level of health to its optimum requires action on your part that can be
greatly facilitated by many holistic practitioners in many different
disciplines.

If your only concern is the current presence or absence of pain, then
ongoing chiropractic evaluation is not for you. If you want to increase
your health towards its potential, become involved with your
chiropractor and find what is right for you. You may do just as well
getting checked once a month as twice a month. You can develop a
conscious relationship with the functioning of your body and mind and
easily determine for yourself if you need a chiropractic adjustment.
Yoga and meditation are particularly helpful in this pursuit. Some
people don't want to go that far and find, after trial and error, that
their life is better with regular chiropractic evaluations (they sleep
better, digest better, have more energy, etc.). BTW, the best chiro
evaluation is one in which you don't need an adjustment, just like a
check-up at the dentist. Would you wait until you have an abscessed
tooth to make your first visit to the dentist?

People in this country spend a great deal of money on fitness clubs,
organic food, bottled water, Yoga classes, therapy, mattresses,
massages, etc. All in the pursuit of increasing their health and living
better, longer lives. Chiropractic has a valid place in this scheme,
that place is determined by you based on what you want out of life.

A good chiropractor will encourage you to make positive changes in your
life, perhaps refer you to other professionals in the community who can
help with this, leading to such a dramatic increase in your wellness
that you almost never "need" to see him at all. Not a very good scam.


--
Boom!
From: Freddy on

The Boom King <Boom!@spamsux.com> wrote in message
news:FOT8g.1104$uB5.789(a)fe03.lga...
> pa_nk(a)hotmail.com wrote:
> > A few months ago I had a back problem and visited my local
> > chiropractor. After doing X-rays, taking a history, diagnosis etc. and
> > then having him do 2-3 adjustments per week over a few months, my back
> > pain improved significantly and then went away completely.
> >
> > Excellent I thought - I've never gone to a chiropractor before and he
> > fixed me.
> >
> > Now I've been seeing him every 2 weeks for 'maintenance' adjustment.
> > This costs about $30 a shot. He always wants to sign me up for payment
> > plans. I'm getting the distinct impression I should be 'adjusted' every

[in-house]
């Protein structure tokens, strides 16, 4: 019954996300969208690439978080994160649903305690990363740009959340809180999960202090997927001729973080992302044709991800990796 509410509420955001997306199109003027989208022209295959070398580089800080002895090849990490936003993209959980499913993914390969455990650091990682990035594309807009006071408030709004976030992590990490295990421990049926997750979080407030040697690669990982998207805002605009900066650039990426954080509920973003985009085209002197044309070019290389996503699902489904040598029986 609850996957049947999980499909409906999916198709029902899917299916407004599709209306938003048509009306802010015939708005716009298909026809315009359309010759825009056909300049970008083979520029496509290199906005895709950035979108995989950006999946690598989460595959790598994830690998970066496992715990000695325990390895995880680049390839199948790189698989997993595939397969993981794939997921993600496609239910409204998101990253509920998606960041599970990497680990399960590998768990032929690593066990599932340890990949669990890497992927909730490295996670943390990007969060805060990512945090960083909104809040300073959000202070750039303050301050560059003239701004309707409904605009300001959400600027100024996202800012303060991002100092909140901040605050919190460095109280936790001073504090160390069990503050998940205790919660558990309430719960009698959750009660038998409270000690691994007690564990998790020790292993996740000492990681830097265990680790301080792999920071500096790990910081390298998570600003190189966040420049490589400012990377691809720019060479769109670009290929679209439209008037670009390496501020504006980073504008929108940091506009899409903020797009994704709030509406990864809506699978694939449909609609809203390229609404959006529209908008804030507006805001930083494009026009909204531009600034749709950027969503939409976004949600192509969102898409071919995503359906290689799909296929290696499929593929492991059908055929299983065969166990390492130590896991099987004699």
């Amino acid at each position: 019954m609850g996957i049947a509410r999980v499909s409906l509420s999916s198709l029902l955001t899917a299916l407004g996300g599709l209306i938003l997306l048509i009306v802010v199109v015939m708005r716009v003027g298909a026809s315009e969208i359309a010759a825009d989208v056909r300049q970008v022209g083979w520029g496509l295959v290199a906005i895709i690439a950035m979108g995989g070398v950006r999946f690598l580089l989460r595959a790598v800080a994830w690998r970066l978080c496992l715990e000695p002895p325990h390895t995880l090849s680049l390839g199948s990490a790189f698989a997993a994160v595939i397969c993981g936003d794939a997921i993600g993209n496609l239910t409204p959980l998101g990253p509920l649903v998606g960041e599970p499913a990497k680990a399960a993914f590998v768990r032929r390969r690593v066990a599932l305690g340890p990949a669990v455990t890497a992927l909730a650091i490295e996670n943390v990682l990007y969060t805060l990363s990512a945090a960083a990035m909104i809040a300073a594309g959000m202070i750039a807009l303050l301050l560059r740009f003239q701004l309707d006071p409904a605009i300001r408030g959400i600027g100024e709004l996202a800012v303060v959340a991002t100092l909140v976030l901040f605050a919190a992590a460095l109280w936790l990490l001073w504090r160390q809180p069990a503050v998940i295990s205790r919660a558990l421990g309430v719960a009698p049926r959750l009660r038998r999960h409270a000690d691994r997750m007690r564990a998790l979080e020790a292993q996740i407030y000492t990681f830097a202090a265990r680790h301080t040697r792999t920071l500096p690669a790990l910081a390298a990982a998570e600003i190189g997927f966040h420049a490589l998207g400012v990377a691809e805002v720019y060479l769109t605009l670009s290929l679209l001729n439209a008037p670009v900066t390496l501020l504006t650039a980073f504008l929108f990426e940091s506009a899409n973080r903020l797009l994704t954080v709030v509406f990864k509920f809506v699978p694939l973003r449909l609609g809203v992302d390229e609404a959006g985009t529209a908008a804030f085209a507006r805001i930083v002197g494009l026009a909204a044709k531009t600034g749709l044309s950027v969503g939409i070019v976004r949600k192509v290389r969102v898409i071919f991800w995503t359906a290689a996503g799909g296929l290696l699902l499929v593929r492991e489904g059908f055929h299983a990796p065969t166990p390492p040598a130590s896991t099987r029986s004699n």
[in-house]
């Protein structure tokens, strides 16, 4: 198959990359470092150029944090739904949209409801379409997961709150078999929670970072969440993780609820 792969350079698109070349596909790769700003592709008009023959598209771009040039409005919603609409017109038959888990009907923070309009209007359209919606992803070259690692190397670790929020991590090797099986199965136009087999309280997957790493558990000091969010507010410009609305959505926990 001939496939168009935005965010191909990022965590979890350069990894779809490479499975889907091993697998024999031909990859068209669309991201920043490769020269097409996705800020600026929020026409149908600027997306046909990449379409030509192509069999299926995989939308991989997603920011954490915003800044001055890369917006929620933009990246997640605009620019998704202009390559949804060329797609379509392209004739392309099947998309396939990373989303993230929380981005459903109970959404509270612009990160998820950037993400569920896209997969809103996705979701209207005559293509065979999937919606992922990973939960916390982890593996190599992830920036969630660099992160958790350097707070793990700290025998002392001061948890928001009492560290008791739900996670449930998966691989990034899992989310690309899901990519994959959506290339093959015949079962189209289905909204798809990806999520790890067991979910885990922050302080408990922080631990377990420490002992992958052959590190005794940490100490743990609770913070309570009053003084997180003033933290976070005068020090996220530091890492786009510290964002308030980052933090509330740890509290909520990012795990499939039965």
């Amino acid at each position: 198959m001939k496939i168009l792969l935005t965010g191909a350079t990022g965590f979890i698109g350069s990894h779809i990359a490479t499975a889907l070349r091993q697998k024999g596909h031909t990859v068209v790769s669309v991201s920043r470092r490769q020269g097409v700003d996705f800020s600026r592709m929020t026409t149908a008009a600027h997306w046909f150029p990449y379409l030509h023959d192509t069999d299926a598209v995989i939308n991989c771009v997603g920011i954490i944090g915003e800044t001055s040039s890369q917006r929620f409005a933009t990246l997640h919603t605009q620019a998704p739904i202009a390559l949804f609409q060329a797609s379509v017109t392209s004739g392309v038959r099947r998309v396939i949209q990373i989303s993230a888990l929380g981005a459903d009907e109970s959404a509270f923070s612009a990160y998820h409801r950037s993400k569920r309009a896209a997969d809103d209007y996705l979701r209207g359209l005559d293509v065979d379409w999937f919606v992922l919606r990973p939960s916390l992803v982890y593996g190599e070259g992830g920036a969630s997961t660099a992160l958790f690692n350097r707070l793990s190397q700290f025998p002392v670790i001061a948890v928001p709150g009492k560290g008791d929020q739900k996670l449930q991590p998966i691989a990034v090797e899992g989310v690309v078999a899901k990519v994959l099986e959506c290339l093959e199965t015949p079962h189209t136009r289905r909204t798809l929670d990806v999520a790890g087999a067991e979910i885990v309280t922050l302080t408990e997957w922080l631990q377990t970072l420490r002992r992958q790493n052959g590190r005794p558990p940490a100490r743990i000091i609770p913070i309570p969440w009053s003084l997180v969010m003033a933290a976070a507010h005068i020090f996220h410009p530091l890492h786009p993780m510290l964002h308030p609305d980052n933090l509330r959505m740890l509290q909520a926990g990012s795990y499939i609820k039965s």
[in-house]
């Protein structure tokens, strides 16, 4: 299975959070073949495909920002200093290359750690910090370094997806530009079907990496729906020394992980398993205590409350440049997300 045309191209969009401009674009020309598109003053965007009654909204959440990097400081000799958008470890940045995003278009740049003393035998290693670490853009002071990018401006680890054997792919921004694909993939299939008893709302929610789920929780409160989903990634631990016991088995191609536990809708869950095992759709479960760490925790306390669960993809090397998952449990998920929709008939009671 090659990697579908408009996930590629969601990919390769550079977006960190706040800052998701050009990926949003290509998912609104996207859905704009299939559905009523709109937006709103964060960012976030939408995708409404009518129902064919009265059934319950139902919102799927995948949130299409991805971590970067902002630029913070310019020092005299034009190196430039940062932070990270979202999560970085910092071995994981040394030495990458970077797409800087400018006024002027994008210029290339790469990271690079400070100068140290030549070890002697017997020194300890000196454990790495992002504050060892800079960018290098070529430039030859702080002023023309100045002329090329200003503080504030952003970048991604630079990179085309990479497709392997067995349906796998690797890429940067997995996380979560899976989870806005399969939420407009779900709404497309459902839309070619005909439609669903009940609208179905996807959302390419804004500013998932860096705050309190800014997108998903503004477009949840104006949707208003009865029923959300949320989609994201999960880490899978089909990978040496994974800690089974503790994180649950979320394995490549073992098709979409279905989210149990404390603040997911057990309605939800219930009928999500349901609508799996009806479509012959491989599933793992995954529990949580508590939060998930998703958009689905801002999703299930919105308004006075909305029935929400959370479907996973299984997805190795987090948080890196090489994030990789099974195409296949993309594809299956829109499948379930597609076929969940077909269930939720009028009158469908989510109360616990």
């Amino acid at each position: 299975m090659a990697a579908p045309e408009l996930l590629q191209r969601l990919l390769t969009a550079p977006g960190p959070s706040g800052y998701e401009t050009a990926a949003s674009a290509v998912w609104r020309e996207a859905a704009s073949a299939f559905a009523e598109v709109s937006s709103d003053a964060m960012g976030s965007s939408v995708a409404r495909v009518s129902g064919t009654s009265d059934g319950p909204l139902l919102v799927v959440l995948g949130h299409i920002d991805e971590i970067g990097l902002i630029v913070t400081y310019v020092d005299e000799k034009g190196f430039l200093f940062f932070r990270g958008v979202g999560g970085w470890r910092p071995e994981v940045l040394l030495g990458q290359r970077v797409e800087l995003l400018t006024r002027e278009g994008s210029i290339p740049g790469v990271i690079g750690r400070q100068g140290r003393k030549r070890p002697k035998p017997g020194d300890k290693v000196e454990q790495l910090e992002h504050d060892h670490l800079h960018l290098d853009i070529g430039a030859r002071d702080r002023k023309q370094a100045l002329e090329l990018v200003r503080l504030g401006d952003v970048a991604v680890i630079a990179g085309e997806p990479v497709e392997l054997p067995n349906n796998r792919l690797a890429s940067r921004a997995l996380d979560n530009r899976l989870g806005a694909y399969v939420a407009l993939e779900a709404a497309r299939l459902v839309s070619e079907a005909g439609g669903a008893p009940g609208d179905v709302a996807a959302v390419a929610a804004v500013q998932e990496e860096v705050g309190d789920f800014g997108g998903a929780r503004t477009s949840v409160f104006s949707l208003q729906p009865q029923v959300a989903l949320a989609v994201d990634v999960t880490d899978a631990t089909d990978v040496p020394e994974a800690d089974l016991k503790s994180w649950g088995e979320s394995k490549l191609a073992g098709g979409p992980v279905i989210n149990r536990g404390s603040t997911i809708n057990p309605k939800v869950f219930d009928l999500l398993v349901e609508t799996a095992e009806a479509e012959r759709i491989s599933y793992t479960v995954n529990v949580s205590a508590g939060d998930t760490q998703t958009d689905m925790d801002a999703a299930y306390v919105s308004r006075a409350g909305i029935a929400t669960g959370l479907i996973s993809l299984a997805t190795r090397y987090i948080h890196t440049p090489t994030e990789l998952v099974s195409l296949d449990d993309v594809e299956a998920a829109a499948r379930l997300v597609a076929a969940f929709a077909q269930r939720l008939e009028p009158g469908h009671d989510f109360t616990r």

> > 2 weeks forever!
> >
> > Let's see - $30 per adjustment x 26 per year x every year for life x
> > the number of patients in his practice = quite a hefty sum!
> >
> > Has anyone else noticed this? Do I need maintenance on a continuing
> > basis forever?
>
> Chiropractic may or may not be used ethically, just as any other
> profession. Given that, here are a few things to consider:
>
> The subject of whether or not chiropractic is effective in treating
> uncomplicated back pain has long been settled... it is. However the
> practice itself was not developed and is not limited to simply treat
> back pain. Chiropractic adjustments improve the functioning of the
> nervous system regardless of the presence of pain or other symptoms.
> You can look at this type of treatment as preventative, or better yet
> "wellness care". The detection and removal of spinal subluxations will
> be a part of a lifestyle that is focused on achieving optimal health.
> Physical, Spiritual and Mental well-being are necessary for optimal
> health and can be pursued with exercise, good nutrition, adequate rest,
> and stress reduction (either reducing stress-causing conditions or
> developing practices that reduce the effects of stress). The important
> thing to note in this model (which is certainly not unique to
> chiropractic, but is in harmony with its central philosophy) is that the
> focus is on increasing health, not on reducing symptoms. In contrast to
> the medical model, a person with no symptoms is not necessarily as
> healthy as the next person (I'm not as healthy as Lance Armstrong,
> though we both may be symptom/disease free to an MD). Raising your
> level of health to its optimum requires action on your part that can be
> greatly facilitated by many holistic practitioners in many different
> disciplines.
>
> If your only concern is the current presence or absence of pain, then
> ongoing chiropractic evaluation is not for you. If you want to increase
> your health towards its potential, become involved with your
> chiropractor and find what is right for you. You may do just as well
> getting checked once a month as twice a month. You can develop a
> conscious relationship with the functioning of your body and mind and
> easily determine for yourself if you need a chiropractic adjustment.
> Yoga and meditation are particularly helpful in this pursuit. Some
> people don't want to go that far and find, after trial and error, that
> their life is better with regular chiropractic evaluations (they sleep
> better, digest better, have more energy, etc.). BTW, the best chiro
> evaluation is one in which you don't need an adjustment, just like a
> check-up at the dentist. Would you wait until you have an abscessed
> tooth to make your first visit to the dentist?
>
> People in this country spend a great deal of money on fitness clubs,
> organic food, bottled water, Yoga classes, therapy, mattresses,
> massages, etc. All in the pursuit of increasing their health and living
> better, longer lives. Chiropractic has a valid place in this scheme,
> that place is determined by you based on what you want out of life.
>
> A good chiropractor will encourage you to make positive changes in your
> life, perhaps refer you to other professionals in the community who can
> help with this, leading to such a dramatic increase in your wellness
> that you almost never "need" to see him at all. Not a very good scam.
>
>
> --
> Boom!

Can you provide any randomly-controlled double blind longitudinal studies
which demonstrate the long term neurological effectiveness of "maintenance"
joint popping?

Yet, I can show *you* a study actually published by the National
Chiropractic College in Chicago which shows the lifespan of the average
Chiropractor in the United States is a mean 3.2 years less than the average
MD.

Tell you something?